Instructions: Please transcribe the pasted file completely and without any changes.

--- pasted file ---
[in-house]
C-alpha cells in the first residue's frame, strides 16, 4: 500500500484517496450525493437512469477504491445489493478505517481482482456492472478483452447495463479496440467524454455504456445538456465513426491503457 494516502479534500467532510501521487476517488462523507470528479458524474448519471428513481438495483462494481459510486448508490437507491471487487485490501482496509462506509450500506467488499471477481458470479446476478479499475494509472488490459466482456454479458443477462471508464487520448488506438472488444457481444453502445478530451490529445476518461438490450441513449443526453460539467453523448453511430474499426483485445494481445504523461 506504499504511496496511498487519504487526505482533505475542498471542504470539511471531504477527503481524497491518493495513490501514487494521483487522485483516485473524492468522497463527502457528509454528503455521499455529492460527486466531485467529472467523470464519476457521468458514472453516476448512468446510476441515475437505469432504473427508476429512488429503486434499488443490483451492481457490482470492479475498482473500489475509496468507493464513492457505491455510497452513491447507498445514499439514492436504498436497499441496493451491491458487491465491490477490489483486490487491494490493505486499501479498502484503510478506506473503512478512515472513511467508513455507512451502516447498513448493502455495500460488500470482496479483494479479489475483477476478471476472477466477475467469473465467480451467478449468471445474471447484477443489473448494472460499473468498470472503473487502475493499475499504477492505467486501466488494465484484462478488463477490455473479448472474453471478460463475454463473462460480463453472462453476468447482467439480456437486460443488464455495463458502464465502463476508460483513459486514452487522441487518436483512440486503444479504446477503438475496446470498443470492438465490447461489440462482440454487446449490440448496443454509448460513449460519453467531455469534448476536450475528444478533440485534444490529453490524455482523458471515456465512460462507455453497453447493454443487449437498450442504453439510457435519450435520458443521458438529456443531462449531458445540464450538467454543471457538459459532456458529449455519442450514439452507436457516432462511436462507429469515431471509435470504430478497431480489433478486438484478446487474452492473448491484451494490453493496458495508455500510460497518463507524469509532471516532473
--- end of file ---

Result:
[in-house]
C-alpha cells in the first residue's frame, strides 16, 4: 500500500484517496450525493437512469477504491445489493478505517481482482456492472478483452447495463479496440467524454455504456445538456465513426491503457 494516502479534500467532510501521487476517488462523507470528479458524474448519471428513481438495483462494481459510486448508490437507491471487487485490501482496509462506509450500506467488499471477481458470479446476478479499475494509472488490459466482456454479458443477462471508464487520448488506438472488444457481444453502445478530451490529445476518461438490450441513449443526453460539467453523448453511430474499426483485445494481445504523461 506504499504511496496511498487519504487526505482533505475542498471542504470539511471531504477527503481524497491518493495513490501514487494521483487522485483516485473524492468522497463527502457528509454528503455521499455529492460527486466531485467529472467523470464519476457521468458514472453516476448512468446510476441515475437505469432504473427508476429512488429503486434499488443490483451492481457490482470492479475498482473500489475509496468507493464513492457505491455510497452513491447507498445514499439514492436504498436497499441496493451491491458487491465491490477490489483486490487491494490493505486499501479498502484503510478506506473503512478512515472513511467508513455507512451502516447498513448493502455495500460488500470482496479483494479479489475483477476478471476472477466477475467469473465467480451467478449468471445474471447484477443489473448494472460499473468498470472503473487502475493499475499504477492505467486501466488494465484484462478488463477490455473479448472474453471478460463475454463473462460480463453472462453476468447482467439480456437486460443488464455495463458502464465502463476508460483513459486514452487522441487518436483512440486503444479504446477503438475496446470498443470492438465490447461489440462482440454487446449490440448496443454509448460513449460519453467531455469534448476536450475528444478533440485534444490529453490524455482523458471515456465512460462507455453497453447493454443487449437498450442504453439510457435519450435520458443521458438529456443531462449531458445540464450538467454543471457538459459532456458529449455519442450514439452507436457516432462511436462507429469515431471509435470504430478497431480489433478486438484478446487474452492473448491484451494490453493496458495508455500510460497518463507524469509532471516532473